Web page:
By default it takes a value of ‘-1’, which means that failover won’t happen immediately if a master candidate is lagging, so it is set to wait forever unless the candidate has caught up. ClusterControl will wait indefinitely for it to apply all missing transactions from its relay logs. This is safe, but, if for some reason, the most up-to-date slave is lagging badly, failover may take hours to complete. On the other side of the spectrum is setting it to ‘0’ – it means that failover happens immediately, no matter if the master candidate is lagging or not. You can also go the middle way and set it to some value. This will set a time in seconds, for example 30 seconds so set the variable to,


When set to > 0, ClusterControl will wait for a master candidate to apply missing transactions from its relay logs until value is met (which is 30 seconds in the example). Failover happens after the defined time or when the master candidate will catch up on replication, whichever happens first. This may be a good choice if your application has specific requirements regarding downtime and you have to elect a new master within a short time window.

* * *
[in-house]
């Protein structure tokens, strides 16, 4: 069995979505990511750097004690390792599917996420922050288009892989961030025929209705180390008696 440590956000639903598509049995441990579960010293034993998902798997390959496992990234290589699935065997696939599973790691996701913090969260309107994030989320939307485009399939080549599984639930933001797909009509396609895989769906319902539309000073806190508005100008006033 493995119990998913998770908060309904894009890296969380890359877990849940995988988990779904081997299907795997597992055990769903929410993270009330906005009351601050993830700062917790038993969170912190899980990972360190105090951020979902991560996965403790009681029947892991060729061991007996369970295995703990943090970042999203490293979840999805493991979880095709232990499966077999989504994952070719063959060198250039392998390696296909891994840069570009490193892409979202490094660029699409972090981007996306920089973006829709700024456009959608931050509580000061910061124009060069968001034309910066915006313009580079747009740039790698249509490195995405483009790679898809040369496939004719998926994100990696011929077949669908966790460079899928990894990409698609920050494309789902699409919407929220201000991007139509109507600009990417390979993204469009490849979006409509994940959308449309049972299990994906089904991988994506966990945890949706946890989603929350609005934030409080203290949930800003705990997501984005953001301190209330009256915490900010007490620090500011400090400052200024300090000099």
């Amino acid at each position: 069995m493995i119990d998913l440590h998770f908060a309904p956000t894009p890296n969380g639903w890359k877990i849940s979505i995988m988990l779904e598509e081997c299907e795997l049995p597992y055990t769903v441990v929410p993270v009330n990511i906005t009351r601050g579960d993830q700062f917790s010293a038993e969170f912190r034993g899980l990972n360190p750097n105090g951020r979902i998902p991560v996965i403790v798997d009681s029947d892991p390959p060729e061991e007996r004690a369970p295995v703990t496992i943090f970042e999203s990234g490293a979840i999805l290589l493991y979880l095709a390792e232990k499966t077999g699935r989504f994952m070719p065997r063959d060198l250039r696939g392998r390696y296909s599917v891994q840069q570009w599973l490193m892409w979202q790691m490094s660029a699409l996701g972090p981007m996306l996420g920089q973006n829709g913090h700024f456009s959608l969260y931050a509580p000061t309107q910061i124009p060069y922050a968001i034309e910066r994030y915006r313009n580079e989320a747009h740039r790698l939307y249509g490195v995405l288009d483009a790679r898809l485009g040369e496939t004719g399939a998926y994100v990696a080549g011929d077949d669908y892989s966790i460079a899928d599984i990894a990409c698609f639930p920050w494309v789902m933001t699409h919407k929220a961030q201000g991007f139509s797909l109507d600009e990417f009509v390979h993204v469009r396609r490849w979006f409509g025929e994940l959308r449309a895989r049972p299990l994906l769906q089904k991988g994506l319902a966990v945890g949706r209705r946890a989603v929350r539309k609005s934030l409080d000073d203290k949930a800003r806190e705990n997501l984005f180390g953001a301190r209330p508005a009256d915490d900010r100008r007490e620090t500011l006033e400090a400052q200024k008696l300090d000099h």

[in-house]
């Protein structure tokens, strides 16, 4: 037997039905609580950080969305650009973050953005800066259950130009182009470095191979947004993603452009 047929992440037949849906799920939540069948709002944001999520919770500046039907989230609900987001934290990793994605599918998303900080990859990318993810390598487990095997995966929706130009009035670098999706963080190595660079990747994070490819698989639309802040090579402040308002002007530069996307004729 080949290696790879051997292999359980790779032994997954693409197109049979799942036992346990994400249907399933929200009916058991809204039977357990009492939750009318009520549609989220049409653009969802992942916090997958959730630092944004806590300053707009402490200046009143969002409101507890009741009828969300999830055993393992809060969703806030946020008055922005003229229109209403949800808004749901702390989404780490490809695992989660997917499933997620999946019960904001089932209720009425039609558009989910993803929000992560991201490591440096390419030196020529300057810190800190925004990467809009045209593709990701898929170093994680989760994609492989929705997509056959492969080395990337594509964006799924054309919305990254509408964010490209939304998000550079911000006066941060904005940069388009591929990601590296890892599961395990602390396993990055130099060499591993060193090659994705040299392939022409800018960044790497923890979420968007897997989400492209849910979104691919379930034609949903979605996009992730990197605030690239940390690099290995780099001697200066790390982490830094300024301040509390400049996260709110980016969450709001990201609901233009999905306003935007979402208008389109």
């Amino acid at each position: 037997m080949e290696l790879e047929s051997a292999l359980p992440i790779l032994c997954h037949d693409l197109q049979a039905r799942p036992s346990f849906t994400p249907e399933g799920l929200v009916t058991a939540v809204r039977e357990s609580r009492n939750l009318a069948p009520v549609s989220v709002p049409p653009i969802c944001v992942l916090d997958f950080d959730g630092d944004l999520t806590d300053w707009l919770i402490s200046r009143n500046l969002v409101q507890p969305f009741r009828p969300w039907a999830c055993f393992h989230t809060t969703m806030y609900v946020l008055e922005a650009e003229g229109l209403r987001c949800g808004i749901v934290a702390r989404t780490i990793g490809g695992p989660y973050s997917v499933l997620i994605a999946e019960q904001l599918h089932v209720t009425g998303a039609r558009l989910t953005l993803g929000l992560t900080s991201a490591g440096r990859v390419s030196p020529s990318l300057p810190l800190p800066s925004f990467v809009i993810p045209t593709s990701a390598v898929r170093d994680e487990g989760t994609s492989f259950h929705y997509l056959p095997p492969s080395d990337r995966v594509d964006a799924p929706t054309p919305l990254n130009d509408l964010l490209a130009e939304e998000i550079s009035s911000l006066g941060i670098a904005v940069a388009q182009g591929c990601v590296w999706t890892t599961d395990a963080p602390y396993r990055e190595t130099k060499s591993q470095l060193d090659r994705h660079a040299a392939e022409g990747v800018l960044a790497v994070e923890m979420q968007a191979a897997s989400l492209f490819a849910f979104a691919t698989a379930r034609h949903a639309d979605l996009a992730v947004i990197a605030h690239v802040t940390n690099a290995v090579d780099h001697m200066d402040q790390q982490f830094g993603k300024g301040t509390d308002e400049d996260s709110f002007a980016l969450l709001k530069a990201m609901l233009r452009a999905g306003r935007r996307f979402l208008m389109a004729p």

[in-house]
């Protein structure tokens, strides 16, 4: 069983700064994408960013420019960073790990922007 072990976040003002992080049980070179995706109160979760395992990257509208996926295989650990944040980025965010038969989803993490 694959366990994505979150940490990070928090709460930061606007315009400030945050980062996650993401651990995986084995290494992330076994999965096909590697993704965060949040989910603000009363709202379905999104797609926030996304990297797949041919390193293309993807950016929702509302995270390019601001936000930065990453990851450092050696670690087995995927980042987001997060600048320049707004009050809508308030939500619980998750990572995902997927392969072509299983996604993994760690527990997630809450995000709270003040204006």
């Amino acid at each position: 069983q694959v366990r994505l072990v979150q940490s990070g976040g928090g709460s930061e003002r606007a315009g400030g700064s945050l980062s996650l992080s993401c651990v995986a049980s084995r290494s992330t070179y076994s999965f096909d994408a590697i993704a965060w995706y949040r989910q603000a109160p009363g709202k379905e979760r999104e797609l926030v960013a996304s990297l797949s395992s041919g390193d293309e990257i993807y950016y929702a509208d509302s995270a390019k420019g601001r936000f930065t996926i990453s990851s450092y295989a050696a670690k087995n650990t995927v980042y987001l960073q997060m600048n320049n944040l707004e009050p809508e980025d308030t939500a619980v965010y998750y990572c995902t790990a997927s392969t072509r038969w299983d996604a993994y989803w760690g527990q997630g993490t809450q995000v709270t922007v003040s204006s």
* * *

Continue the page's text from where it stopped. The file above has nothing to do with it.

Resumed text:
For more details about how ClusterControl works with automatic failover in PostgreSQL and MySQL, checkout our previous blogs titled “Failover for PostgreSQL Replication 101” and “Automatic failover of MySQL Replication – New in ClusterControl 1.4“.


Automated Failover is a valuable feature, especially for businesses that require 24/7 operations with minimal downtime. The business must define how much control is given up to the automation process during unplanned outages. A high availability solution like ClusterControl offers a customizable level of interaction in failover processing. For some organizations, automated failover may not be an option, even though the user interaction during failover can eat time and impact RTO. The assumption is that it is too risky in case automated failover does not work correctly or, even worse, it results in data being messed up and partially missing (although one might argue that a human can also make disastrous mistakes leading to similar consequences). Those who prefer to keep close control over their database may choose to skip automated failover and use a manual process instead. Such a process takes more time, but it allows an experienced admin to assess the state of a system and take corrective actions based on what happened.

Subscribe below to be notified of fresh posts